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Year : 2005  |  Volume : 30  |  Issue : 3  |  Page : 97
 

Evaluation of Pulse Polio and Routine Immunization Coverage in the Urban and Rural Population of Ludhiana District


Department of Community Medicine, Christian Medical College, Ludhiana-141008, India

Date of Web Publication7-Aug-2009

Correspondence Address:
S Singh
Department of Community Medicine, Christian Medical College, Ludhiana-141008
India
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Source of Support: None, Conflict of Interest: None


DOI: 10.4103/0970-0218.42861

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How to cite this article:
Singh S, Benjamin A, Panda P, Bhatia A S. Evaluation of Pulse Polio and Routine Immunization Coverage in the Urban and Rural Population of Ludhiana District. Indian J Community Med 2005;30:97

How to cite this URL:
Singh S, Benjamin A, Panda P, Bhatia A S. Evaluation of Pulse Polio and Routine Immunization Coverage in the Urban and Rural Population of Ludhiana District. Indian J Community Med [serial online] 2005 [cited 2020 Nov 24];30:97. Available from: https://www.ijcm.org.in/text.asp?2005/30/3/97/42861



   Introduction Top


Poliomyelitis is the commonest cause of Acute Flaccid Paralysis (AFP) in India, and polio eradication is an urgent necessity. [1] The options for prevention are provision of safe water, proper sanitation and immunization. [2] The impact of routine polio immunization and PPI on the incidence of poliomyelitis is well known. [3]


   Objectives Top


  1. To assess the pulse polio and the routine polio immunization coverages in rural and urban communities.
  2. To find out the sources of information for PPI and the causes of missed doses.



   Material and Methods Top


This cross-sectional study was conducted in 8 villages and 6 urban areas of Ludhiana district. All the households in the surveyed villages/localities were included in the study. House­to-house survey was conducted using a three-part questionnaire and the respondents were the parents of the under-five year old children.


   Results Top


The details of population covered, families surveyed, number of children and the PPI coverage are shown in the [Table 1]. The PPI coverage in the 0-5 year old children studied was found to be 93.41% in rural areas and 83.91% in urban areas, respectively.(23.68%) and neighbours (22.35%). In rual areas the main sources were Health workers (43.94%) followed by the mass media and announcement from the Gurudwaras and temples (33.65%)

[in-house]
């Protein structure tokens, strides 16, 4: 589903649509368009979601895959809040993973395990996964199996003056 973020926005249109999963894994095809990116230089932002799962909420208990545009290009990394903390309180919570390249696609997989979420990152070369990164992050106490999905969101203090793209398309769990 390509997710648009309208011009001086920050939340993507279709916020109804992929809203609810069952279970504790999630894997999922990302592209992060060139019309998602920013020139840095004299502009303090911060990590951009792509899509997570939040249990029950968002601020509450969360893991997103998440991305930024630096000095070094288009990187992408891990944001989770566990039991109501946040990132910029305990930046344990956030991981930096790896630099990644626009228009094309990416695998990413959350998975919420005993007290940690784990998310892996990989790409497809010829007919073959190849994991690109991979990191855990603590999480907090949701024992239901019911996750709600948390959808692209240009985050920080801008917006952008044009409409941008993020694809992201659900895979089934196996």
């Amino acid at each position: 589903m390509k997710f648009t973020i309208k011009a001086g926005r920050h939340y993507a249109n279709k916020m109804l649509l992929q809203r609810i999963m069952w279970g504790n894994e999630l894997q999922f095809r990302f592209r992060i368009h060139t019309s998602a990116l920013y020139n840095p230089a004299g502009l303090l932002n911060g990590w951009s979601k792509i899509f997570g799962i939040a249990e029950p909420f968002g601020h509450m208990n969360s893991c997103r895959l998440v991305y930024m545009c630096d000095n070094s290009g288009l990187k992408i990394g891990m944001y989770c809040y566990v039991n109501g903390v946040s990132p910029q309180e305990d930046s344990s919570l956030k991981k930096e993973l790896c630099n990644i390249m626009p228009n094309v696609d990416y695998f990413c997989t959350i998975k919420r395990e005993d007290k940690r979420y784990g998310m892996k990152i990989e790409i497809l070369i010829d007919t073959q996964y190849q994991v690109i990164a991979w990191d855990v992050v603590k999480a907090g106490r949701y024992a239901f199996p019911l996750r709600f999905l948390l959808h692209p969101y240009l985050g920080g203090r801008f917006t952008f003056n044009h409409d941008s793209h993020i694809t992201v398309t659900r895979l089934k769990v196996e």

The commonest causes of missed doses were "unawareness" (41.10%), "non-availability" (21.10%) and forgetfulness (15.16%) in rural areas, while in the urban areas they were "not-born at the tm of 1st dose" (49.51%), "out of station" (32.03%) and "no belief in immunization" (11.65%)


   PPI Coverage Top


In the present study, the PPI coverage was higher in the rural children as compared to the urban. The urban children had a large proportion of immigrant population from adjoining states like Uttar Pradesh, Madhya Pradesh, Bihar and Rajasthan. This migrant population is not well covered by the existing health care system. The enumeration of rural children is better than the urban children. Despite good coverage 5-6% of children are missed in the PPI programme. Nandan D. et al [4] reported the PPI coverage among children under 3 years of age, as : 1st dose-86.67%, 2nd dose-87.67%, both doses­83.17%, while 5.5% did not receive any dose.

Routine and Booster dose coverage reasonably satisfactory enumeration of target children in rural areas with the help of available infrastructure is nearly complete (over 95%).


   Recommendations Top


Complete enumeration of the children is a must, which is presently unsatisfactory in the urban areas (migrant populations). The common sources of information should be effectively used in the urban and rural areas, not only for PPI but also for other vaccinations and preventive interventions in the communities. The causes of missed doses in the urban and rural areas needs to be addressed, to assure the maximum possible coverage of PPI, the routine primary immunization under the Universal Immunisation Programme (UIP) and the immunization efforts for control of other vaccine-preventable diseases.

 
   References Top

1.Basu R.N. Lameness survey, Indian Paediatrics 1984; 18; 507.  Back to cited text no. 1    
2.Lal S. Towards Eradication of Poliomyelitis, Indian J Community Medicine; 1997; XXII, No. 4, 139-144.  Back to cited text no. 2    
3.Soudarssanana M.B. Pulse Polio Immunization -Evolution of the Poliomyelitis programme in India using the oral polio vaccine. Indian J Community Medicine; 1997; XXII, No. 4, 178-183.  Back to cited text no. 3    
4.Nandan D., Mishra S.K., Gupta Gajendra K., Gupta S., Maheshwari B.B. Pulse Polio Immunization Coverage Evaluation in a Rural Area of Agra District, Indian J Community Medicine; 1997; XXI, No. 1-4, 34-36.  Back to cited text no. 4    



 
 
    Tables

  [Table 1]



 

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    Introduction
    Objectives
    Material and Methods
    Results
    PPI Coverage
    Recommendations
    References
    Article Tables

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